Needing them still, I come
when I can, this time to the sea
where we share a room: their double bed,
my single. Morning fog paints the pale
scene even paler. Lace curtains breathing,
the chenille spread folded back,
my father’s feet white sails furled
at the edge of blue pajamas.
Every child’s dream, a parent
in each hand, though this child is fifty.
Their bodies fit easily, with room
to spare. When did they grow
so small? Grow so small—
as if it were possible to swell
backwards into an earlier self.
On the bureau, their toys
and trinkets. His shaving brush
and pink heart pills, her gardenia
sachet. The tiny spindle that pricks
the daily bubble of blood, her sweet
chemistry. Above our heads
a smoke alarm pulses, its red eye beating.
One more year, I ask the silence.
Last night to launch myself
into sleep I counted their breaths, the tidal
rise and fall I now put my ear to,
the coiled shell of their lives.
“Watching my Parents Sleeping Beside an Open Window Near the Sea” by Rebecca McClanahan from Deep Light: New and Selected Poems. © Iris Press, 2007. Reprinted with permission. (buy now)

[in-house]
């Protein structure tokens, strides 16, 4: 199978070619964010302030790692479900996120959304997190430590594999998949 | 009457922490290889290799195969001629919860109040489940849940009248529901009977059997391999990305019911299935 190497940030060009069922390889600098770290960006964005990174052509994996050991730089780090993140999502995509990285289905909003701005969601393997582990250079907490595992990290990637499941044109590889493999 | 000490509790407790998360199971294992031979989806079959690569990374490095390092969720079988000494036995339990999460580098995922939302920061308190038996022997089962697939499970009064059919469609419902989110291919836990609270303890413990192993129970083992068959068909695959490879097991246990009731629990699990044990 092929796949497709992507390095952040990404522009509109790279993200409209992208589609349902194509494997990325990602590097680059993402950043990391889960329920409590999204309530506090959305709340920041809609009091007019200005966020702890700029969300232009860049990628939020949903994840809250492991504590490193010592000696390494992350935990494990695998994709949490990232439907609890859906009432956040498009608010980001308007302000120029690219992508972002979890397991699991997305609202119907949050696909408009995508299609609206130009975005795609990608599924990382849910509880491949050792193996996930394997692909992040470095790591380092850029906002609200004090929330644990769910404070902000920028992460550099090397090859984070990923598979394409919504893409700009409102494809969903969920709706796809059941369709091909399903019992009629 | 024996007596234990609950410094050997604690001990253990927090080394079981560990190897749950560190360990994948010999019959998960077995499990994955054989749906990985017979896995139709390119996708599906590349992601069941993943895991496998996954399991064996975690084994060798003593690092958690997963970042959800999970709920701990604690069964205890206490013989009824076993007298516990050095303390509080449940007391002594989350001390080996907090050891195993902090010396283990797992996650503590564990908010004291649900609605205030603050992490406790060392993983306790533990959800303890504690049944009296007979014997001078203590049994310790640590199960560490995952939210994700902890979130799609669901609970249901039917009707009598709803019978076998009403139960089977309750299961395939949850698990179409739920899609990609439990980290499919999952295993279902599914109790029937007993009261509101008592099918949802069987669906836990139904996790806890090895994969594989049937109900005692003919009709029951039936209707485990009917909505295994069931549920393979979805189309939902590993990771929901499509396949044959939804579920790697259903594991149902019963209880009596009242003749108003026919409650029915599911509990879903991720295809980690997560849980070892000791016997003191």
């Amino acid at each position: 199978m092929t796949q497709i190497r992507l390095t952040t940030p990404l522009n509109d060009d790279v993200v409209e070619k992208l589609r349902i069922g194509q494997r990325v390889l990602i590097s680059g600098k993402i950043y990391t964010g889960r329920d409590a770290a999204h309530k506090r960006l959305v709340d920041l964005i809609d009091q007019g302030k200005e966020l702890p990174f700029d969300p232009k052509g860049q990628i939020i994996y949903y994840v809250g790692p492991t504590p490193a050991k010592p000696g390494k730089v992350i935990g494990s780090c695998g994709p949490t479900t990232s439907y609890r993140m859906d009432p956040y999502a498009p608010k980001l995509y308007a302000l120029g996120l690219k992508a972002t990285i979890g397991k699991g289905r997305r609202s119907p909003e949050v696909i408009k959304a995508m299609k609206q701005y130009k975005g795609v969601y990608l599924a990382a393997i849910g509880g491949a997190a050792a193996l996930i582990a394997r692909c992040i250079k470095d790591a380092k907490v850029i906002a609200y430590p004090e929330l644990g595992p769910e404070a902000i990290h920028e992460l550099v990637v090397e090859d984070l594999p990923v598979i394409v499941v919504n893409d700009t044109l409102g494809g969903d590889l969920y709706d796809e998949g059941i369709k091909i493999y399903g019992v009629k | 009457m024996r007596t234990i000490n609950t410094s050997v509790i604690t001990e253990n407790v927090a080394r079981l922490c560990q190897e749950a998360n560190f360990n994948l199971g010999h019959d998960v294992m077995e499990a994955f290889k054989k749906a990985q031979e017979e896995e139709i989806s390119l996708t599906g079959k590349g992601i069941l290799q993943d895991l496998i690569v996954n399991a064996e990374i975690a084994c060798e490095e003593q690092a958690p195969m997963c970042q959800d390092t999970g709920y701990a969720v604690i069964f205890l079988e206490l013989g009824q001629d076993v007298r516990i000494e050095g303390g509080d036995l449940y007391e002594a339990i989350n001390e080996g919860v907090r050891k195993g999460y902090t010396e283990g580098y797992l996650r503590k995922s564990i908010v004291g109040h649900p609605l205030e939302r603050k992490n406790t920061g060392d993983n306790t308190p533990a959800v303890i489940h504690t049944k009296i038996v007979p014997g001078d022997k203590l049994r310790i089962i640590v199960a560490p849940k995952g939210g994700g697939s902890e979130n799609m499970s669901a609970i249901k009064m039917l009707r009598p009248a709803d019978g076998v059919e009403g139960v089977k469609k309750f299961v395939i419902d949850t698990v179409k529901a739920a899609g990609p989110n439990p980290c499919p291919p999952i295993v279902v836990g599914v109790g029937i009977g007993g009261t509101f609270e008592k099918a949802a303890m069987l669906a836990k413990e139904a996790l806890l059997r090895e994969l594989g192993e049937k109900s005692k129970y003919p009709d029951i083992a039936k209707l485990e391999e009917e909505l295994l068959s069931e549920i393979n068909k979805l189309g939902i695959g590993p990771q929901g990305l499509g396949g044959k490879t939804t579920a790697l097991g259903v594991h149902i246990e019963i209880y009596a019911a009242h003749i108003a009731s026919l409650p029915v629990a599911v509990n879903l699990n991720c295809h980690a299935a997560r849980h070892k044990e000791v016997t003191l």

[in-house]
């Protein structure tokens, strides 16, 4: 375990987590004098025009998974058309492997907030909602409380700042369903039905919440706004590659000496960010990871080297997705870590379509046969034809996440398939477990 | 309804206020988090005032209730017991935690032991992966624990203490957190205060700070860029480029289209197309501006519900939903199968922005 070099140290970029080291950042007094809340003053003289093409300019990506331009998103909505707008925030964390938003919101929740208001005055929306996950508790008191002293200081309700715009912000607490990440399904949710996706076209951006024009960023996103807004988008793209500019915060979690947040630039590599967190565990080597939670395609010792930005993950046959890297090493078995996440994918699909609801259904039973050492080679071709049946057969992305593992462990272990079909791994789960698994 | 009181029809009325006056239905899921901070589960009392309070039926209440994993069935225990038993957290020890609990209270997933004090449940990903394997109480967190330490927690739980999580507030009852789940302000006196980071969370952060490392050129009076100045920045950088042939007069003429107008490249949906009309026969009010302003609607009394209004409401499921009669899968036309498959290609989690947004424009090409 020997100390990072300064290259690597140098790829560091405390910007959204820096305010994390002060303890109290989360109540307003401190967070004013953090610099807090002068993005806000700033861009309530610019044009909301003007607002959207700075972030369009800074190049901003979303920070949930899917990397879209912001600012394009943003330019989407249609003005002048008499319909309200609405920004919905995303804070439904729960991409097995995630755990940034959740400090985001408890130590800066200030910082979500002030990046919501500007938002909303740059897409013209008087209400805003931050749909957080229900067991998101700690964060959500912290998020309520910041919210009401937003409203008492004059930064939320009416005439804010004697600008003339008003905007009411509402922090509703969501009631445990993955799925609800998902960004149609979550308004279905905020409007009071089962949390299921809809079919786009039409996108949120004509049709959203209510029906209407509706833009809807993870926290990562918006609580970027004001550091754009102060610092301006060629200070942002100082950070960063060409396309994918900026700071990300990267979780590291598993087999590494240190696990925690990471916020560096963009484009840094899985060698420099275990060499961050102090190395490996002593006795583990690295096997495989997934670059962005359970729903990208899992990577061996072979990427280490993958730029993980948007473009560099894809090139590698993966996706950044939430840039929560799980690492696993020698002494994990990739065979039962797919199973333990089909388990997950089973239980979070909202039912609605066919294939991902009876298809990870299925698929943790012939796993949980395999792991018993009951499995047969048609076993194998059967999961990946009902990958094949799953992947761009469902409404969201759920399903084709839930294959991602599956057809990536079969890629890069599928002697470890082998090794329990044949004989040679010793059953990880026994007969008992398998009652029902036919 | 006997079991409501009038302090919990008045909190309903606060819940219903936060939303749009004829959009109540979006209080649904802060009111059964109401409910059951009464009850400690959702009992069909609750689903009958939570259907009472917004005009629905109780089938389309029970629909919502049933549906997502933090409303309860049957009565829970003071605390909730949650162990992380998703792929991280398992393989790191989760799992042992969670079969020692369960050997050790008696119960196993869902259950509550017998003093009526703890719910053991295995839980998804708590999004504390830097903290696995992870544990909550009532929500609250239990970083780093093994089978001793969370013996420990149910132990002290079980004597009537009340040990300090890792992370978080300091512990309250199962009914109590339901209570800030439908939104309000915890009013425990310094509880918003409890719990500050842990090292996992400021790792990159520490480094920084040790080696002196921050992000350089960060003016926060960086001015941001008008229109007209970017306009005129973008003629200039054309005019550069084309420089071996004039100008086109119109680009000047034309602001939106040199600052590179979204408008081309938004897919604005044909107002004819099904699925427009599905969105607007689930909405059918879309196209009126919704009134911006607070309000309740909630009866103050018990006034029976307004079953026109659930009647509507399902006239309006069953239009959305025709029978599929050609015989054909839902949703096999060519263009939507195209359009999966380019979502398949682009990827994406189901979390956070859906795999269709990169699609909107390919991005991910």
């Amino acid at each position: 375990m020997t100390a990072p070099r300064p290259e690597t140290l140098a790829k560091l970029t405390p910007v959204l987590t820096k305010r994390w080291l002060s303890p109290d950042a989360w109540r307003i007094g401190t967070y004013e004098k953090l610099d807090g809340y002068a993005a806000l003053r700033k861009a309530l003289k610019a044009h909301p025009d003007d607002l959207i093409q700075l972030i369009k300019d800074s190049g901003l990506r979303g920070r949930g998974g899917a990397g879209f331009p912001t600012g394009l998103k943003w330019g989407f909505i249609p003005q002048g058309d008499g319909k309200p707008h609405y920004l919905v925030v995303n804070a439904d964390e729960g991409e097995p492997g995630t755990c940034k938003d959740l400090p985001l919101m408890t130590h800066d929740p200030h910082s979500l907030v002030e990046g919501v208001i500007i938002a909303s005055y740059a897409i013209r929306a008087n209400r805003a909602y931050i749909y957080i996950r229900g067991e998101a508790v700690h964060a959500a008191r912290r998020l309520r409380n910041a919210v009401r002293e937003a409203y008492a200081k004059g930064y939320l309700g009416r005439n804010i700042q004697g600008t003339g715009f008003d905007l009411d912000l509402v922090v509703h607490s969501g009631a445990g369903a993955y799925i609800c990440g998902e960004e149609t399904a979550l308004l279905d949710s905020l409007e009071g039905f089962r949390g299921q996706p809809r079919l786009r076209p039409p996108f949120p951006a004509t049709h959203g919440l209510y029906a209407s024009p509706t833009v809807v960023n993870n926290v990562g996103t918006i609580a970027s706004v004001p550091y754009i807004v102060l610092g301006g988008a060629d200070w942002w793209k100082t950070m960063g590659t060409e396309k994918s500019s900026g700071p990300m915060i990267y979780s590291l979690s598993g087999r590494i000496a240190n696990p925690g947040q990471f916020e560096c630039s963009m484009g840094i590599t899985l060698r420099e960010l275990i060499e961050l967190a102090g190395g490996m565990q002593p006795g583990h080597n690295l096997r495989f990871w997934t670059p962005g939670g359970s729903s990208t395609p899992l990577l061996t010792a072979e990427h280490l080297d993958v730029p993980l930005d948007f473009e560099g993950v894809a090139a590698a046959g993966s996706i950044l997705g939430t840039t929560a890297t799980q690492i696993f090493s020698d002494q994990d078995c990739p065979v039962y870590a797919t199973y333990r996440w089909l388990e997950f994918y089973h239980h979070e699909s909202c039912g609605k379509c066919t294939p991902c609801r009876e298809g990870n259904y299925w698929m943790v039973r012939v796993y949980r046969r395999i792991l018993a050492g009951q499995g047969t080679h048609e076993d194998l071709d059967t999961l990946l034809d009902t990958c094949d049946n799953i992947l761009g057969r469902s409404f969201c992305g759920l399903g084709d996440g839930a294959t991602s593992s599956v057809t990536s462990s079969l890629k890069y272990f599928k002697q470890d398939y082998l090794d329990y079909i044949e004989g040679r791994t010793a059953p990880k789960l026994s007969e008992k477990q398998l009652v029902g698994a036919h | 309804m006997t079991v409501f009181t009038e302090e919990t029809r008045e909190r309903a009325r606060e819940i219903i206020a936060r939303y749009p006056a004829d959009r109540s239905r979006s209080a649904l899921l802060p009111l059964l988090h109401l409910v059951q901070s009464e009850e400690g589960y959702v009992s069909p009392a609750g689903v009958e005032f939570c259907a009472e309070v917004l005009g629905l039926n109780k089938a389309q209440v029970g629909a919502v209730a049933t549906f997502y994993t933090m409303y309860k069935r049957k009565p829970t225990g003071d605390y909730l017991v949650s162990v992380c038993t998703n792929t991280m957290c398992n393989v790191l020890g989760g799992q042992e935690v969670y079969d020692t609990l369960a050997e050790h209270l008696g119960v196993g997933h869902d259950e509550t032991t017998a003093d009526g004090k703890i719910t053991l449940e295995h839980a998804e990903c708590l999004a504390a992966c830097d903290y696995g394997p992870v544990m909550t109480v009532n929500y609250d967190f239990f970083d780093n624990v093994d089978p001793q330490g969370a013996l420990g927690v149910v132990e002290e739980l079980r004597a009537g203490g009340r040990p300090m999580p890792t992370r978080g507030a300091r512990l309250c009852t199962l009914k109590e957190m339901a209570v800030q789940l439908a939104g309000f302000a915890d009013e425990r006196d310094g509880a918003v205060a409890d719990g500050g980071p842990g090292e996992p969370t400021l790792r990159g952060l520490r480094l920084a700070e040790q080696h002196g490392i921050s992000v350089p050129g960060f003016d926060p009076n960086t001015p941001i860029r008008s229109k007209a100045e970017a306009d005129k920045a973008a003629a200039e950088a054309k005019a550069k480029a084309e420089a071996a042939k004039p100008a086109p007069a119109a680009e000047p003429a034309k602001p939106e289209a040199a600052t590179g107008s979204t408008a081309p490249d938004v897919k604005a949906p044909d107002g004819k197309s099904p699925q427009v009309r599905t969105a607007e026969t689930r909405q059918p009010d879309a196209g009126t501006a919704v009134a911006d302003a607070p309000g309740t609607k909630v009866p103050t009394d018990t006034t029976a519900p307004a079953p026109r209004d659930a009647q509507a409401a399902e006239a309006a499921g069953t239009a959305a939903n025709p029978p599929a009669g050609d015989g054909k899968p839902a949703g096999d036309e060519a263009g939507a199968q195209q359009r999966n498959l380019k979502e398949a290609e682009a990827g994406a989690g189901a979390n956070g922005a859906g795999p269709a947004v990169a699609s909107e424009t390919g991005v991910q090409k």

It was on this day in 1521 that German priest and theologian Martin Luther was declared an outlaw and his writings were banned by the Edict of Worms. The edict made Luther more of a hero than he already was, and it’s a big reason that Protestantism caught on so quickly.
Luther decided to become a priest after getting caught out in a thunderstorm one night. He swore to God that if he survived he would enter the religious life. He did survive, and he went on to study theology, become ordained, and get a job as a professor in Wittenberg. As he became more and more involved in the church, he began to grow disgusted with some of its practices. He was especially angry about the church’s sales of indulgences, which were said to decrease the time a person had to spend in purgatory.
On the eve of All Saints’ Day in 1517, Luther nailed to the door of his church 95 theses attacking the sale of indulgences and other excesses of the church. They were originally written in Latin, but they became so popular that people demanded they be translated into German, and so they were. Hundreds of copies were printed up on a printing press, which was still a fairly recent invention, and Luther’s message spread throughout Germany and Europe.
Religious leaders and politicians began to realize how dangerous he was becoming to the traditional church, and in April of 1521, a group of Roman princes pressured Emperor Charles V into forming an assembly in the city of Worms to try to get Luther to reject his writings.